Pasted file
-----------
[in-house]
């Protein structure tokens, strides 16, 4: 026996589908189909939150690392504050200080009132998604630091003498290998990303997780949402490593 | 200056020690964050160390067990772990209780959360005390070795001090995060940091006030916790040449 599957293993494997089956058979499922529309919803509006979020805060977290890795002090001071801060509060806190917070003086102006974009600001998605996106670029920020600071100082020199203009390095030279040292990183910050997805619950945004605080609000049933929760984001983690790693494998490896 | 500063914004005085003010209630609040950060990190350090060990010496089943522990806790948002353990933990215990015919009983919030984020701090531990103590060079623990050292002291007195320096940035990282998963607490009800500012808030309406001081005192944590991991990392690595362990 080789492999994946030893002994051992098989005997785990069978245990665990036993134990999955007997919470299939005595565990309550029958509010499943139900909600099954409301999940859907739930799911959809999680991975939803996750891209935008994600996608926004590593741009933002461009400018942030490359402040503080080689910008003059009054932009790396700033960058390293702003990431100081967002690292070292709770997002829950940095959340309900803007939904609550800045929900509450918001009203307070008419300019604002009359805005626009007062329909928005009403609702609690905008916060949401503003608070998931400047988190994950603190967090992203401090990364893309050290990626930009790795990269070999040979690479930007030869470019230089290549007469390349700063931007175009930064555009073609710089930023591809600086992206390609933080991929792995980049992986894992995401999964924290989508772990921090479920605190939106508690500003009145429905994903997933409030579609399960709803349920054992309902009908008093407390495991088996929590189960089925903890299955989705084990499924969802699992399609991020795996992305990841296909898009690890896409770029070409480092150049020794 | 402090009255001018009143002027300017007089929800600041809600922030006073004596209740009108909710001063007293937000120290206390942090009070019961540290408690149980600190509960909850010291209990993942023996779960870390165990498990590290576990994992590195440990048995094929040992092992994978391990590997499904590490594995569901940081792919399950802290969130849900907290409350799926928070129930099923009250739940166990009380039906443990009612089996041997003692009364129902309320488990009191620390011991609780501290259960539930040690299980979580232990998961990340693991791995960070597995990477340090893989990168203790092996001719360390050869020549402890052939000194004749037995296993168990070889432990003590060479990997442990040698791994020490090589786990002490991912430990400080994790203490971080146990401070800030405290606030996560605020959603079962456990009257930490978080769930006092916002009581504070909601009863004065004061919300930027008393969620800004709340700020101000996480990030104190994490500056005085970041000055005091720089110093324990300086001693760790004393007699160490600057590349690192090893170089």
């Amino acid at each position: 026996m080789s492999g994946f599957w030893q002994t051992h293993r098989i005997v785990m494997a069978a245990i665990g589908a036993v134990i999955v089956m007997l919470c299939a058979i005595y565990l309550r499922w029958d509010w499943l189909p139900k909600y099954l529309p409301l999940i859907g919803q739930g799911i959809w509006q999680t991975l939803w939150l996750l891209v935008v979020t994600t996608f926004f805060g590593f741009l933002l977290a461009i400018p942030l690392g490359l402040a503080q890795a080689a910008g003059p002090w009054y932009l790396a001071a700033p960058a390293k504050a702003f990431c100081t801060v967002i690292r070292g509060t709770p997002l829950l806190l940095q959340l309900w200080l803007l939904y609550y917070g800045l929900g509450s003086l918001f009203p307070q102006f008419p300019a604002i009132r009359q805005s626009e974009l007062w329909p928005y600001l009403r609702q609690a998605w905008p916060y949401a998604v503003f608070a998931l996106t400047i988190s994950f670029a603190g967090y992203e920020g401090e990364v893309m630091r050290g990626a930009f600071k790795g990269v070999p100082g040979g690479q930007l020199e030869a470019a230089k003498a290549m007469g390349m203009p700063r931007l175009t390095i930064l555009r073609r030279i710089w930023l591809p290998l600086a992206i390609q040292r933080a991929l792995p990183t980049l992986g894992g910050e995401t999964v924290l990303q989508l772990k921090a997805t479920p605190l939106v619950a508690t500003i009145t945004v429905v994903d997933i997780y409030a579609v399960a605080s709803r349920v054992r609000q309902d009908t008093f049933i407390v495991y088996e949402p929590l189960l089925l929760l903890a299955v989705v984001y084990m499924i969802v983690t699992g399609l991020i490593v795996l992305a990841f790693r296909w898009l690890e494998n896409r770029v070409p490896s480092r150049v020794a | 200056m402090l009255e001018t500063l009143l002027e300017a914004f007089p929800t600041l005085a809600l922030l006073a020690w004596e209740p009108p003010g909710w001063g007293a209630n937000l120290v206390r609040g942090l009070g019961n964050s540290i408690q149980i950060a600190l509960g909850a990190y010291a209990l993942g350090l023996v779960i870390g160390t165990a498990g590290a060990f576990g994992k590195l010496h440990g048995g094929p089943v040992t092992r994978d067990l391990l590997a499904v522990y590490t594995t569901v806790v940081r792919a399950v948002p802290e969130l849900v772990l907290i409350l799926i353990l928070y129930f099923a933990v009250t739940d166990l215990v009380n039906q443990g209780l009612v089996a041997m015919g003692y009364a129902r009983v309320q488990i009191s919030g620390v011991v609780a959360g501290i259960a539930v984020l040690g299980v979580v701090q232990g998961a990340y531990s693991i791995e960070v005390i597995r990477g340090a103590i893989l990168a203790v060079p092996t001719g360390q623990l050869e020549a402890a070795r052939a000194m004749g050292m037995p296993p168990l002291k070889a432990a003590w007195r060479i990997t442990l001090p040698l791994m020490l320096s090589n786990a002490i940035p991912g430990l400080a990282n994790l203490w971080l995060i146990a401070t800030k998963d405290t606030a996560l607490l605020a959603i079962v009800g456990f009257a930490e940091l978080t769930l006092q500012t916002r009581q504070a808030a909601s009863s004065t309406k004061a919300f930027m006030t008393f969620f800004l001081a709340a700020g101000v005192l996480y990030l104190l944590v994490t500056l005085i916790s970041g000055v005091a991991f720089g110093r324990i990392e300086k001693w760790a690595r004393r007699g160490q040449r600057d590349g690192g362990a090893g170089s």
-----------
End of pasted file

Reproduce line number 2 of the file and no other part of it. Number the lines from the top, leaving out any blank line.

């Protein structure tokens, strides 16, 4: 026996589908189909939150690392504050200080009132998604630091003498290998990303997780949402490593 | 200056020690964050160390067990772990209780959360005390070795001090995060940091006030916790040449 599957293993494997089956058979499922529309919803509006979020805060977290890795002090001071801060509060806190917070003086102006974009600001998605996106670029920020600071100082020199203009390095030279040292990183910050997805619950945004605080609000049933929760984001983690790693494998490896 | 500063914004005085003010209630609040950060990190350090060990010496089943522990806790948002353990933990215990015919009983919030984020701090531990103590060079623990050292002291007195320096940035990282998963607490009800500012808030309406001081005192944590991991990392690595362990 080789492999994946030893002994051992098989005997785990069978245990665990036993134990999955007997919470299939005595565990309550029958509010499943139900909600099954409301999940859907739930799911959809999680991975939803996750891209935008994600996608926004590593741009933002461009400018942030490359402040503080080689910008003059009054932009790396700033960058390293702003990431100081967002690292070292709770997002829950940095959340309900803007939904609550800045929900509450918001009203307070008419300019604002009359805005626009007062329909928005009403609702609690905008916060949401503003608070998931400047988190994950603190967090992203401090990364893309050290990626930009790795990269070999040979690479930007030869470019230089290549007469390349700063931007175009930064555009073609710089930023591809600086992206390609933080991929792995980049992986894992995401999964924290989508772990921090479920605190939106508690500003009145429905994903997933409030579609399960709803349920054992309902009908008093407390495991088996929590189960089925903890299955989705084990499924969802699992399609991020795996992305990841296909898009690890896409770029070409480092150049020794 | 402090009255001018009143002027300017007089929800600041809600922030006073004596209740009108909710001063007293937000120290206390942090009070019961540290408690149980600190509960909850010291209990993942023996779960870390165990498990590290576990994992590195440990048995094929040992092992994978391990590997499904590490594995569901940081792919399950802290969130849900907290409350799926928070129930099923009250739940166990009380039906443990009612089996041997003692009364129902309320488990009191620390011991609780501290259960539930040690299980979580232990998961990340693991791995960070597995990477340090893989990168203790092996001719360390050869020549402890052939000194004749037995296993168990070889432990003590060479990997442990040698791994020490090589786990002490991912430990400080994790203490971080146990401070800030405290606030996560605020959603079962456990009257930490978080769930006092916002009581504070909601009863004065004061919300930027008393969620800004709340700020101000996480990030104190994490500056005085970041000055005091720089110093324990300086001693760790004393007699160490600057590349690192090893170089």